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Winter Weather & Sports Injuries: What to Know, Where to Go, and What to Do For Fractures, Sprains, and Torn Ligaments

January 27, 2016

Where You Go First Is Crucial For Recovery

WHITE PLAINS, N.Y. (January 27, 2016) – While the snow, ice, and freezing temperatures are perfect for ice skating, skiing, sledding, and snowboarding, the season also marks the start of weather-related injuries as people of all ages suffer bone fractures, ligament tears, and sprains due to snowy or icy conditions.

So, when your eight-year old falls while ice-skating and injures his elbow, or you take a bad spill on the slopes, ski pole in hand, or your elderly parent slips on black ice in the driveway…where should you head first? The ER, an urgent care center, your primary care physician, or a specialist?

Where you go first is critical for proper diagnosis, treatment, and healing.

“For any injury of the hand, wrist, or elbow, the front line for treatment ideally is an orthopedic specialist. If you’re unable to see a specialist quickly, head to an urgent care center equipped to treat significant injuries,” advises Paul Fragner, MD. Dr. Fragner is Director of Hand Surgery for the Westchester Orthopaedic Institute and is a specialist in hand, wrist, and elbow surgery who practices at the new White Plains Hospital Medical and Wellness facility in Armonk, NY as well as White Plains Hospital Physician Associates – Orthopedic Specialists.

This winter, Dr. Fragner expects to see wrist fractures due to black ice, skier’s thumb injuries, and growth plate fractures as children fall playing winter sports. Where you go first to be treated is important, he says. “Some injuries, like skier’s thumb, are time sensitive. If you fall with a pole in your hand and tear the ligament, you only have two weeks to fix it surgically,” says Dr. Fragner. He suggests that instead of the ER, you head to an urgent care center – ideally one staffed by doctors with wide-ranging expertise and resources. “For example, the Urgent Care Center here in Armonk is staffed by White Plains Hospital ER doctors who have direct communication with the best specialists in the county,” he says.

Dr. Fragner also cautions that sometimes an x-ray taken at a hospital may not tell the whole story. Even if a bone is not fractured, further treatment may be needed. “Unfortunately, there are a lot of myths and misconceptions about hand and wrist problems that lead to misdiagnosis, or to patients being unsure of where they should go next. Some patients will walk out of their doctor’s office with an x-ray without any idea of what the next step is in their care,” he notes.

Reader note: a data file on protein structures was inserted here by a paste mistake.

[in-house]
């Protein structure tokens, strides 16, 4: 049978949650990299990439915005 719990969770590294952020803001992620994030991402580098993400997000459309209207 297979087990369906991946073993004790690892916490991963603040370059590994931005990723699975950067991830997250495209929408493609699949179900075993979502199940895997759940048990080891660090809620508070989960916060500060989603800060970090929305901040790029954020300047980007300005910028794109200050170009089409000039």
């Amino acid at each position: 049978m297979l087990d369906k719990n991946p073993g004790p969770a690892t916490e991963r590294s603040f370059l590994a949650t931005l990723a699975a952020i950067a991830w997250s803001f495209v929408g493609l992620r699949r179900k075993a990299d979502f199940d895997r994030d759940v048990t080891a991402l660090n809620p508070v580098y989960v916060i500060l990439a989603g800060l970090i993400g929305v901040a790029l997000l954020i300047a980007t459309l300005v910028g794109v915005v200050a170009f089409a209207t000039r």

Streamline your diagnosis, treatment, and follow-up when possible.

At White Plains Hospital’s new Armonk urgent care center, a patient can walk-in without an appointment and be seen immediately. They can receive x-ray or other state-of-the-art imaging on site, and they can follow up on location with specialists and even do physical therapy. “You don’t have to leave the system to receive comprehensive care for your injury,” Dr. Fragner notes.

Since injuries come up suddenly and most patients see specialists less frequently, some may hold off on visiting an ER or an urgent care center in favor of waiting to see a pediatrician or primary care physician. Dr. Fragner advises against this as it can delay treatment and will likely conclude in a referral to see an orthopedic specialist anyway.

Take special care when dealing with bone injuries in children.

It’s especially important that children see the appropriate practitioner for a bone injury. Dr. Fragner notes that fractures that occur in children can be misdiagnosed as a sprain since they may not show up on an x-ray. “Children have growth plates, which are a part of the bone that is made up of cartilage. Growth plate fractures are one of the most common fractures for children, but they can be missed on an x-ray. They require treatment just like any other fracture.” If left untreated, some growth plate injuries can cause permanent damage and interfere with proper growth of the limb.

About White Plains Hospital

White Plains Hospital (WPH) is a 292-bed not-for-profit health care organization with the primary mission of providing exceptional acute and preventive medical care to all people who live in, work in or visit Westchester County and its surrounding areas. Centers of Excellence include the Dickstein Cancer Center, The William & Sylvia Silberstein Neonatal & Maternity Center and The Ruth and Jerome A. Siegel Stroke Center. The Hospital’s Flanzer Emergency Department is the busiest in Westchester County, seeing over 55,000 visits a year. White Plains Hospital performs lifesaving emergency and elective angioplasty in its Joan and Alan Herfort, M.D. Cardiac Catheterization Laboratory and Marie Promuto Cardiac Catheterization Laboratory. White Plains Hospital also has outpatient medical facilities in Armonk and New Rochelle. The Hospital is fully accredited by the Joint Commission and earned its recognition as a Top Performer for Key Quality Measures® in 2015 and 2013. The Hospital is also an eleven-time winner of the Consumer Choice Award, an honor given to the nation’s top hospitals by the National Research Corporation, and received Magnet® designation in 2012 from the American Nurses Credentialing Center (ANCC). In 2014 White Plains Hospital received the Outstanding Patient Experience Award from Healthgrades®, given to only 5% of hospitals nationwide. White Plains Hospital is a proud member of the Montefiore Health System. For additional information, visit